Student There is concern that a ‘perfect storm’ of graduate debt, lack of finance and job insecurity is brewing

This figure rises to 75% for City investment banks, according to a new survey

Chalk Talk: How I fell victim to unreasonable force

To the University of London to hear David Willetts talk about the future of universities. Apparently, the Universities Secretary wanted to cycle to the event but was told to abandon the idea because of the presence of a large number of student demonstrators. When I arrived at Senate House they were noisily chanting near the entrance to the meeting. As I offered identification to a steward, I was grabbed by the arm and forced back against a wall. I was tempted to say "get your hands off me", but a look at the steward's face made me think this might not be a wise move. In the end, a second steward accepted my ID and I was allowed into the meeting.

Vince Cable cancels talk in face of student protests

Vince Cable last night cancelled a talk at Oxford University after being warned students were preparing to stage a major demonstration.

The Sketch: You know, I don't think anyone knows if there's anyone in the know?

We're going to look back on this as a golden age for observers. MPs, committees, ministers, the Chancellor in charge of £700bn of taxpayers' money – they're all waaaaay out of their depth. They don't know – but the better ones know they don't know, and the best know they can't ever know.

Cameron softens stance on blocking immigration

Plans for a stringent cap on numbers of immigrant workers are to be softened in the face of warnings from business leaders that it could prevent them from bringing the brightest foreign talent to Britain.

Willetts: unlimited university fees are 'unsustainable'

A free-for-all in student fees – one of the recommendations of a government inquiry into financing higher education – was effectively ruled out by the Universities Secretary David Willetts yesterday.

Science: Willetts wins funding battle with warning of 'brain drain'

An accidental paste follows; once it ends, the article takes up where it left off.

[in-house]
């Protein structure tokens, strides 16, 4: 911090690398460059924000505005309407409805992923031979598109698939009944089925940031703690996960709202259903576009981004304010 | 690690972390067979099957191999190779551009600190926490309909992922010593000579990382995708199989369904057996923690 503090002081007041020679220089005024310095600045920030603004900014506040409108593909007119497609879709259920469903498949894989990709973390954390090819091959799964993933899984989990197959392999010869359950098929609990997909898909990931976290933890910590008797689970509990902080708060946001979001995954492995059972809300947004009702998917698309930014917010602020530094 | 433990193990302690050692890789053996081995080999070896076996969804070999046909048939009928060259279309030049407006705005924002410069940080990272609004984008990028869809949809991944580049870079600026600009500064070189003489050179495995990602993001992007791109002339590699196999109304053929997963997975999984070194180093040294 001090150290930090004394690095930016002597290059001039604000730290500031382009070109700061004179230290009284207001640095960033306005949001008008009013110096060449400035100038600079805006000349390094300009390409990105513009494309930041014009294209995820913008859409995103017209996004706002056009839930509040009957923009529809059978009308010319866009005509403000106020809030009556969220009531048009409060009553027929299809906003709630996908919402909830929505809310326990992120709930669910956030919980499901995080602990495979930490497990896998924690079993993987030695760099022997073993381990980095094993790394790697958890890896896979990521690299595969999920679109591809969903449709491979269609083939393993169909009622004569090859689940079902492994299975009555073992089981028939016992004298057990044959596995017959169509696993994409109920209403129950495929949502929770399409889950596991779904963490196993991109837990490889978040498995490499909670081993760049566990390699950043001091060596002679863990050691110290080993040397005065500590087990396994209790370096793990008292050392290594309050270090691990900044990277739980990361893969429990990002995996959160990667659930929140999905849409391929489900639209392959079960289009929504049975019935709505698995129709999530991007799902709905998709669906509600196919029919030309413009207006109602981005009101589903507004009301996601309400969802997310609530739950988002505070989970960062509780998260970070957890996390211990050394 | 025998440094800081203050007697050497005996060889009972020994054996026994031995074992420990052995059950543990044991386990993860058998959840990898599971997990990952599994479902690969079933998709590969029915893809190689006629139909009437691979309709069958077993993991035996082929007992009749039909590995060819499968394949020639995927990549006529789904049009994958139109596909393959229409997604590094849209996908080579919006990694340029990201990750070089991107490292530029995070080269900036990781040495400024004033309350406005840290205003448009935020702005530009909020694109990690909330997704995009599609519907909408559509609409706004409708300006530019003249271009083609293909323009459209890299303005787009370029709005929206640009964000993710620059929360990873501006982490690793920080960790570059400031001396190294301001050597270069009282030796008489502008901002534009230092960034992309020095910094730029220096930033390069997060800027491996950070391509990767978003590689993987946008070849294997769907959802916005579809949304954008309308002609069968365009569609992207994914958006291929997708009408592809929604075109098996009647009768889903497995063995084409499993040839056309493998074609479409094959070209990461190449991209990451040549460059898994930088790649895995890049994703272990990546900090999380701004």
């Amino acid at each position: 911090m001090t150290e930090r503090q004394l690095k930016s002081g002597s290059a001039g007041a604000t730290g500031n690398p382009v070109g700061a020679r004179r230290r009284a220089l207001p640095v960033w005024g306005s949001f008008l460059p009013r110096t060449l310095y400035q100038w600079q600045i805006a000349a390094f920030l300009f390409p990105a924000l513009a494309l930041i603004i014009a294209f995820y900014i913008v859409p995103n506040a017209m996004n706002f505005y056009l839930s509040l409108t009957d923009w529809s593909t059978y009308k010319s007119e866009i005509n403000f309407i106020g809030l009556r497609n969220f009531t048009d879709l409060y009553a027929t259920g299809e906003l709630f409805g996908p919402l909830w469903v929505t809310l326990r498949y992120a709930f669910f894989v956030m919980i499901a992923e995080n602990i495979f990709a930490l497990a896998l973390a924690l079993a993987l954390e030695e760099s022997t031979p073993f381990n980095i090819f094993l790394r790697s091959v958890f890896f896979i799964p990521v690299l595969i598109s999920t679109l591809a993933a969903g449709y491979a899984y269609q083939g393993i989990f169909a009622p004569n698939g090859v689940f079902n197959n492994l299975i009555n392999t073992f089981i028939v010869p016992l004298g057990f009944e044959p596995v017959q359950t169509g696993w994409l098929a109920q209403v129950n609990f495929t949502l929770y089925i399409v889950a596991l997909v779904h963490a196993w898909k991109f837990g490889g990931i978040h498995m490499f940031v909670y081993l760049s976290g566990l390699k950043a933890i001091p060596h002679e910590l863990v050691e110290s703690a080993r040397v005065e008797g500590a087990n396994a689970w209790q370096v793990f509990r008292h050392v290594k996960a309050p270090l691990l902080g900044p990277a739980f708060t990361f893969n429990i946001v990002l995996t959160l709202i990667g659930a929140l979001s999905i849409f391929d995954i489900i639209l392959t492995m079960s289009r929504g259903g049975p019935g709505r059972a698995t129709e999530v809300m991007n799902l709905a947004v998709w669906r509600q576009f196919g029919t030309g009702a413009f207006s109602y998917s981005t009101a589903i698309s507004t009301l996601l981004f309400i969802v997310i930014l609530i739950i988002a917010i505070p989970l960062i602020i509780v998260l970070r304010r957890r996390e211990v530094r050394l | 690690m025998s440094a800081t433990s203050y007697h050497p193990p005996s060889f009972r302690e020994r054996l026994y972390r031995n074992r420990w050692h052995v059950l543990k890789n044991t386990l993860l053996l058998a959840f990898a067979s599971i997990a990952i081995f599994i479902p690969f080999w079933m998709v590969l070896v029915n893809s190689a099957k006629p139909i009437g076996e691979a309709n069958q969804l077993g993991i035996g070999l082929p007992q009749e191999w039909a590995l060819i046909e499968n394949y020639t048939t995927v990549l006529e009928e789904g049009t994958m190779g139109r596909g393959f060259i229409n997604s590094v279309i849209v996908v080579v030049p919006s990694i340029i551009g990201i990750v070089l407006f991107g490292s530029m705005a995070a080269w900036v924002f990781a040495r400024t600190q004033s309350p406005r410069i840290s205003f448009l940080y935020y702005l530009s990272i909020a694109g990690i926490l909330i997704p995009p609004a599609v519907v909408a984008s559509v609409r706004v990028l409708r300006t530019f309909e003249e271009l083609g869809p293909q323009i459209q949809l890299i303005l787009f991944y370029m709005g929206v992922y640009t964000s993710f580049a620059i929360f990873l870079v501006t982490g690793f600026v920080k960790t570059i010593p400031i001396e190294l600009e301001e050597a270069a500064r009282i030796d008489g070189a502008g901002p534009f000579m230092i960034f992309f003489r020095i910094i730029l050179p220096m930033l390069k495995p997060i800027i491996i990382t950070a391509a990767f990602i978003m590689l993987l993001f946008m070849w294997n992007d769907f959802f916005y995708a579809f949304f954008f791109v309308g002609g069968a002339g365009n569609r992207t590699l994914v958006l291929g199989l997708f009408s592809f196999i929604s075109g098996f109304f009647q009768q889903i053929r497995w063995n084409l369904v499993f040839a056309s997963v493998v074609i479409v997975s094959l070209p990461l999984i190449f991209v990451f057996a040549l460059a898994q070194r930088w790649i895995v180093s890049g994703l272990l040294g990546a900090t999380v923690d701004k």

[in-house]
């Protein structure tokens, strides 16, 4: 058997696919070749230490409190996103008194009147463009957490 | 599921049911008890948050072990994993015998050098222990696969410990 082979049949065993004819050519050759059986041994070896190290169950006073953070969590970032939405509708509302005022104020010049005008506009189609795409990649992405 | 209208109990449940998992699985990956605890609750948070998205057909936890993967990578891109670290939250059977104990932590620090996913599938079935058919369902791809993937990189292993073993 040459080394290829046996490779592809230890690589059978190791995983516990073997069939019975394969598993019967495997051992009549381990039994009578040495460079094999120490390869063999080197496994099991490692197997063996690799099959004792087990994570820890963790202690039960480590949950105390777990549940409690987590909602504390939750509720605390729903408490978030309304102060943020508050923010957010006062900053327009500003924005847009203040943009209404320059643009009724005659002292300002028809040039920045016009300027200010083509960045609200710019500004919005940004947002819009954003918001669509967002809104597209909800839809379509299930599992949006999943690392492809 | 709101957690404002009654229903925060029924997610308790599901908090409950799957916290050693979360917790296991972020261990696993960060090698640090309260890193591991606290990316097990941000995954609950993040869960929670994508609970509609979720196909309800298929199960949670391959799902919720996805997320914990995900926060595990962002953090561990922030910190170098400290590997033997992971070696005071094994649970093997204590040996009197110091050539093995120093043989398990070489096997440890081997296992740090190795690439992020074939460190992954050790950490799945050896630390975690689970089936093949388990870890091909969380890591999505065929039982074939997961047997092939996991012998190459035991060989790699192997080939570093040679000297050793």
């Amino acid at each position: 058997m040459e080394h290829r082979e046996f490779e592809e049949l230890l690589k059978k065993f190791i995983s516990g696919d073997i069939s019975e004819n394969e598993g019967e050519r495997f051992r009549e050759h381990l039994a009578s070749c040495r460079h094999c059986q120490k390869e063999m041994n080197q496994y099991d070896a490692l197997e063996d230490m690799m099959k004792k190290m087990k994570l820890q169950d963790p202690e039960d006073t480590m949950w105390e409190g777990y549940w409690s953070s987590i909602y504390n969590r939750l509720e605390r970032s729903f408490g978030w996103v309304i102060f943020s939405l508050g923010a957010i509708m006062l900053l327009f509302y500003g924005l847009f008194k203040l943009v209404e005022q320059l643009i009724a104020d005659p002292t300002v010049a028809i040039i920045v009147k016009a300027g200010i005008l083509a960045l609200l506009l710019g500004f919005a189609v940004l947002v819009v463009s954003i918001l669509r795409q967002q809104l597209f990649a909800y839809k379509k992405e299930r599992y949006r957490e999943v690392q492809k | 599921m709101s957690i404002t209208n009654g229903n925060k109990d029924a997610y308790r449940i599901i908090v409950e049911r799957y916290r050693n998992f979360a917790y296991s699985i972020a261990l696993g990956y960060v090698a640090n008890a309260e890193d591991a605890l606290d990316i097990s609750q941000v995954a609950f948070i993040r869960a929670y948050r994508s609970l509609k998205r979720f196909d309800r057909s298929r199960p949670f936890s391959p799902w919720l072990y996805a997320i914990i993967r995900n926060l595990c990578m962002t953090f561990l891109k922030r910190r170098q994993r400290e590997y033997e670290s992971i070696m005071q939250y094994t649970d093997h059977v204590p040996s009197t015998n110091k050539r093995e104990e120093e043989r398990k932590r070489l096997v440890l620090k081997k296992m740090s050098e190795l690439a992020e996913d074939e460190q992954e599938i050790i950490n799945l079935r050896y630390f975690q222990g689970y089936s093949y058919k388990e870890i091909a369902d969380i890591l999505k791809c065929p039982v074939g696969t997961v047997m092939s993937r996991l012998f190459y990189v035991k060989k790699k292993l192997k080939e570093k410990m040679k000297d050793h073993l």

British scientists gave a collective sigh of relief yesterday at the Government's decision to keep the £4.6bn science budget at the current level for the next four years, meaning that the sector has escaped with a relatively small 9 per cent cut in real terms until 2015.

Information, please: it’s time to fill the data gap

With applications and course fees rising, Sarah Morrison finds a central database is needed

Britain's 'father of IVF' wins the Nobel Prize

Maverick scientist is rewarded for his pioneering research into human fertility

Time to fill the data gap: A central database is needed as applications and course fees rise

It has been six months since a major Government review on postgraduate studies was published, and little has been done to fill what some officials describe as a "data vacuum" in the sector. Yet, with almost a quarter of students in the UK now studying at a postgraduate level, administrators say that this is the year in which the gap in statistics must start to be filled.

System of exam boards 'corrupt and diseased', says leading schools adviser

Awarding bodies accused of urging heads to use their exams because they were 'easier'

Boyd Tonkin: A minister who banks on ideas

The week in books

Poor pupils 'miss out on top universities'

A Government inquiry has been launched into why thousands of "missing" teenagers fail to get into Britain's most prestigious universities, despite getting the exam grades to warrant a place.

Scientists go on attack over reduced research spending

Ministers and scientists traded blows yesterday over the Government's threatened cuts to science funding.

Leading article: The dangers of trying to pick winners